Diary of a Feminist: To Marry Or Not To Marry

As I sat in the stuffy hall, watching pretty faces and splashy colors of a predominantly female crowd, waiting for Act II to start, I heard a plump, bespectacled young woman exclaim during the intermission, “What cheap stuff! Such crude characters! And see how the people are enjoying it! Ach…”

I glanced at the high-brow, jet-set lady, her enormous bust and tawny neck. ‘Of course she doesn’t need a dupatta.’ With no ill-feeling towards her dupatta-less Raphaelesque presence, I smiled as I remembered one of Ismat Chughtai’s defiant characters – a young girl when told to wear a dupatta, kicked her feet in anger, grimaced and blurted something to the effect (when her Amma couldn’t hear her): “I don’t need a dupatta. Only flat-chested girls need to wrap themselves up carefully in thick dupattas.”

So she thinks the play is low-brow stuff; the story of a husband-hunting single girl is in bad taste! What does she want instead? Some intellectual rhetoric, political mush or philosophical preamble?

Thank goodness the play was none of the kind. I know ‘Anji’ a down-to-earth character; the theme of the play universal; the man-hunt and then the inevitable enigma “To marry or not to marry any Tom, Dick and Harry.”

“I have been searching for the answer for the last forty years and I haven’t found it yet,” said Ismat Chughtai, the woman of our century, present among the audience. “An independent, lonely life has its own pain. And the rut of married life has its own frustrations. Life is but to live the conflict, the pain, the frustrations…”

I remember it was ten years ago when I realized the problem was universal. Till then I had accused Pakistani society, its traditional social values, which I scornfully labeled ‘decadent’. It was in 1975 when I read Sheila Levina is Dead and Living in New York that I came to know that the modern, western world is no less rotten when it comes to a woman’s marriage.

The story of Sheila, single, 30, over-weight, ordinary-looking, marriage-mad, scared the hell out of me. Her man-hunt was so painful, so frightening. I devoured the novel. And when I finished it I closed my eyes and thanked God, in earnest, that I wasn’t born in the USA!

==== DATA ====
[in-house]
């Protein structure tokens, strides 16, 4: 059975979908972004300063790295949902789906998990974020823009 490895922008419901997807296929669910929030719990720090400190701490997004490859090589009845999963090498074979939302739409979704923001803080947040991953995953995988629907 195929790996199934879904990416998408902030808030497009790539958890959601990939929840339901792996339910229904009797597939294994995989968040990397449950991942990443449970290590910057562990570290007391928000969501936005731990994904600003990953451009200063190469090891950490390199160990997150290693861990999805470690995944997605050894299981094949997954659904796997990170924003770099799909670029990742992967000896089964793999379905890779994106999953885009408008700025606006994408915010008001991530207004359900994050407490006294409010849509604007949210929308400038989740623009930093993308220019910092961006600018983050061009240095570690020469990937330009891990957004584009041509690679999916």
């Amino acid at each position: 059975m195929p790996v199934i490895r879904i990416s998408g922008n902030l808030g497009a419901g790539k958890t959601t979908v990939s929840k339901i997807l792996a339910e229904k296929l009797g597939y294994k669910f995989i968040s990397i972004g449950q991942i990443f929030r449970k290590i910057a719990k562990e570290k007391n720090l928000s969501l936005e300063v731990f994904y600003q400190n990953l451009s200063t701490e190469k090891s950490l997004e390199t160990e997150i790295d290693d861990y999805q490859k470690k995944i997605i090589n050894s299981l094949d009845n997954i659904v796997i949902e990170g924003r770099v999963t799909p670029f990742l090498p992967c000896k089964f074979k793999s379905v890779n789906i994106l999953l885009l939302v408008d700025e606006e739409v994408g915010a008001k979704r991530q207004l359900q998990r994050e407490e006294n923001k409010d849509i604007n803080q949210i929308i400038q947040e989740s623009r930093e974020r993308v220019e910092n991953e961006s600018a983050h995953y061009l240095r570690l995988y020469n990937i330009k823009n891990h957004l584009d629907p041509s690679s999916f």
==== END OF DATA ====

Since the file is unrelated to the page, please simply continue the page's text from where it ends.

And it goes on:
For a moment, I sniggered at the western single woman, “Ha, ha…I thought they were having a hell of a time. They are not; overwhelmed with a sadistic impulse, “Good to know baby your life is even tougher.”; then the compassion, “…poor girls.”; and the ultimate – sharing, “…we are not alone. Women out there, beyond the seven seas, have the same problems, even worse.”

Want to know something more about Sheila? Sheila is trying unsuccessfully “to straddle two worlds: the one she’s been programmed for since birth – marriage first, life later – and the illusive singles’ scene of ‘literated’ New York.”

Sheila Levine jots down the facts of life in America:

“FACT: There are one hundred and three girl babies born for every hundred boy babies born. So, you figure I’m one of the extra three girls.”

“FACT: There are more boys who think marriage is outmoded, passé, than there are girls with the same thoughts. Women’s Lib, I hate to disappoint you, but there are few members who wouldn’t give up a meeting with you for a wedding night.”

“FACT: New York City is now crawling with thousands of girls all looking for husbands, outnumbering the boys looking for wives.”

And when in 1982, I travelled to the West, I came across many Sheilas. Nicole, French, 33, single, told me, “I am a traditional woman. I want a stable marriage. But I haven’t come across the right person. I don’t know many men in the first place. I am not a sociable person, I am afraid.” I scratched my head, “Oh my God, even in Paris it’s difficult to find Mr. Right? I can’t believe it!”

And Lisa, 34, wanted to marry the man she loved and lived with for many years but who married another woman! Lisa as yet hasn’t met another Mr. Right. And Mary, 25, who lived and worked in Washington DC: “Washington is a rotten place. You can’t find a husband here. These men are all power-driven, ruthless. I want to get out of here. If only I could get a job in New York. Yes, in N.Y. I’ve heard there is a chance for girls.”

And Muriel, 36, a Canadian, with whom I stayed in Toronto, had told me in her soft voice and with a cynical laugh, “Why should a man marry? When he can get sex in abundance, so easily? Why would he want a commitment? He doesn’t want to tie himself down with marriage and home and kids.”

14 March 1985

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